When Andrew McMahon announced his new LP, Upside Down Flowers, he referred to the album’s producer, Butch Walker, as a “fellow traveler.” That word choice was fitting, because if one word could describe McMahon over the 20 years that have so far encompassed his career, “traveler” is it. McMahon has made a lot of types of records over the years. He’s made emo-flecked piano rock records and sunny pop-punk records. He’s made Americana-influenced road trip records and towering stadium pop records. He’s made records about California and records about New York. He made one of the ultimate records about living young and free, followed by a record about almost dying young. He’s traversed a lot of territory over the course of eight LPs and three very distinct chapters. But he’s never made a record quite like Upside Down Flowers before, a record that is, ostensibly, about a traveler looking back and taking stock of where he’s been so far.
Upside Down Flowers is the most outwardly nostalgic album that McMahon has ever made. He’s written about the past before, but never in such detail or with such a storyteller’s eye. The first song on the album is called “Teenage Rockstars,” and it’s an unabashed tribute to McMahon’s bandmates from the Something Corporate days. The second song is called “Ohio,” and it vividly recounts the drive that transplanted his family from Ohio to the west coast—right down to the band that was playing on the car stereo. Listening to these songs feels like sitting next to McMahon on a couch, flipping through a photo album of old polaroids and hearing him recount the adventures and misadventures depicted in each. It’s a kind of intimacy we haven’t heard from him before.
As she muses aloud about whether it’s better to raise a child to be compassionate but naive, or shrewd but callous, I think of my own tendency toward the willful naivety of a bleeding heart, the way it has been ironically challenging to the people I love most. I think of my partner’s concern when I would pick up hitchhikers, loan money I might never get back, miss important personal obligations because I felt I was morally moved to attend a march or demonstration protesting one of this administration’s innumerable injustices. I think of my mother negotiating the line between insulation and exposure, of the times when my fragile adolescent ego was wounded by the brass tacks she considered a vital part of education.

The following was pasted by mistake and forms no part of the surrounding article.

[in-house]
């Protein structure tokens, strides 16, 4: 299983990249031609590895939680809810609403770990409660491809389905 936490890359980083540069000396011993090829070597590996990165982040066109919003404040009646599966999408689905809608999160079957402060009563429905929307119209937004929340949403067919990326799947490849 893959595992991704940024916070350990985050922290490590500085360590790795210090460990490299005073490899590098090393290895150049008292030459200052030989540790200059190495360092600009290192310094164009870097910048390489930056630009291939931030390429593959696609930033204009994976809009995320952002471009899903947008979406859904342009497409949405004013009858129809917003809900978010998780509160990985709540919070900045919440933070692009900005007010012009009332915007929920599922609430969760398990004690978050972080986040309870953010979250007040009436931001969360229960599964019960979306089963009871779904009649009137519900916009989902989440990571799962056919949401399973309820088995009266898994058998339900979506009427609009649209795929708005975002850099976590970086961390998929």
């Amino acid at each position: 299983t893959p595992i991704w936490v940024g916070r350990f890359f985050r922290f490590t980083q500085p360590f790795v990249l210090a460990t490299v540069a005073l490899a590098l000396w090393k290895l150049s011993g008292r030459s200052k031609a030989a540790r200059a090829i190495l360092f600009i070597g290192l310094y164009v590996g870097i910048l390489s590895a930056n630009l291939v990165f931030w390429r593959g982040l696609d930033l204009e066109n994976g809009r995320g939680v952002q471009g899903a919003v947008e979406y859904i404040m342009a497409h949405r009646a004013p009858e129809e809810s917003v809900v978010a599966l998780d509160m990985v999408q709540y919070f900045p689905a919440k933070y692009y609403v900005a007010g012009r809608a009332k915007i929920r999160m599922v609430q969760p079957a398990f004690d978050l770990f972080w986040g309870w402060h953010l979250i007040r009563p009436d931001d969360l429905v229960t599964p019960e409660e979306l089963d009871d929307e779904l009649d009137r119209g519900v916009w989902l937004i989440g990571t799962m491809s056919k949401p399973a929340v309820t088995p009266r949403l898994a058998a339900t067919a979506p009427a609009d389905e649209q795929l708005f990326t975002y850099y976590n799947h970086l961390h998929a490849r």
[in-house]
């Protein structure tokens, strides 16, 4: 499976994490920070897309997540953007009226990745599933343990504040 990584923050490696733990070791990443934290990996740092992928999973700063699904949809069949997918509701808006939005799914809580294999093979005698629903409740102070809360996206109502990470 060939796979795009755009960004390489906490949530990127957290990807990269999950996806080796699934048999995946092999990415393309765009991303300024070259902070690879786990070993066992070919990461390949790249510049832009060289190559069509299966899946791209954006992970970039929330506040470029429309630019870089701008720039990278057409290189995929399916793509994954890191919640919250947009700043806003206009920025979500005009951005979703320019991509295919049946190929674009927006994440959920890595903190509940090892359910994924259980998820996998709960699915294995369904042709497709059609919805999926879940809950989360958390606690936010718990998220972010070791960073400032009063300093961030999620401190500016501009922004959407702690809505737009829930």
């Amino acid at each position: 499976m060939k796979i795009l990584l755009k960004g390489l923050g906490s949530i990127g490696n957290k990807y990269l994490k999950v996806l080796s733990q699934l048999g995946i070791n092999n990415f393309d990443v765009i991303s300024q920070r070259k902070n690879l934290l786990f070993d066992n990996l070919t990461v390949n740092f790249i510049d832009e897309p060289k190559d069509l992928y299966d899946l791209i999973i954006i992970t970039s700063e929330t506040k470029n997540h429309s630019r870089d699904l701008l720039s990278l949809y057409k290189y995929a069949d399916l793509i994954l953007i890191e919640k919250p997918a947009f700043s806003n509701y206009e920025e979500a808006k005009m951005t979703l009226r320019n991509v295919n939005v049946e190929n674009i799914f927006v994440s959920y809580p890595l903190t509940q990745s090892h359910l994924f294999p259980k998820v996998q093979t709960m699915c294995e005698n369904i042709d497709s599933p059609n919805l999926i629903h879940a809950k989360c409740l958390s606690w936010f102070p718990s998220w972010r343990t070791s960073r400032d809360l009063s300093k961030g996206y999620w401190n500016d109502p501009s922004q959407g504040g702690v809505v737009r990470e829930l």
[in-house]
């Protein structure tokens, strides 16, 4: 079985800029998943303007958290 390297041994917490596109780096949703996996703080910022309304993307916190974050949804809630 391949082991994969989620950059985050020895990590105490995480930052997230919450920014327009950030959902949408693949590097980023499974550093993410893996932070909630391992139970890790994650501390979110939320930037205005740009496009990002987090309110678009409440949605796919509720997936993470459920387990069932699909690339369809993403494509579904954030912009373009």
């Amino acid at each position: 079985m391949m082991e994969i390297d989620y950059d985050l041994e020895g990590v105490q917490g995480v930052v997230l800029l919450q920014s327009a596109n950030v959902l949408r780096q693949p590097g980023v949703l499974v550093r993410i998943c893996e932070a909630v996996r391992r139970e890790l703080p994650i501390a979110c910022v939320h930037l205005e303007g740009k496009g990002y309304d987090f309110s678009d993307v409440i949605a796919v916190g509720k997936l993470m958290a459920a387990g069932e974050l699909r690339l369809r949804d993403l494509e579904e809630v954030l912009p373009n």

You tour so much, you take a little bit of time off, and then you gotta earn some money, so you just tour more. I’ve been writing songs along the way. But this [recent fall trek was] the last tour. In December, January, February, March, I’ll be in pre-production, getting ready to do the next record. [A 2019 release date] would be nice, for sure, but I don’t want to just rush a record to meet a deadline. This record is really important for our career. I want to make a fuckin’ statement. I want to write the record of my career.
Tim Ingham, writing at Rolling Stone, makes the argument that the LP as we know it, is in trouble:
Sure, hits on streaming services make a lot of people a lot of money. But as the death knell rings for the album — and the music industry returns to the pre-Beatles era of track-led consumption — are fans being encouraged to develop a less-committed relationship with new artists? […]
The music industry is facing a bit of an existential crisis, then: How can something (streaming) be considered the “equivalent” of something else (an album sale) when, by your own measure, the former now completely dominates the latter?
In 2018, “streaming-equivalent albums” seems like daft phrasing. It is e-mail-equivalent faxes. It is car-equivalent steeds. It is Netflix-equivalent Betamax.
“High Hopes” spends a second week at No. 1 on the streaming-, airplay- and sales-driven Hot Rock Songs chart, where it’s Panic’s first leader. The track becomes the band’s first top five hit on Adult Pop Songs (6-5) and second top 10 on Pop Songs (12-9), after “I Write Sins Not Tragedies,” which reached No. 2 in 2006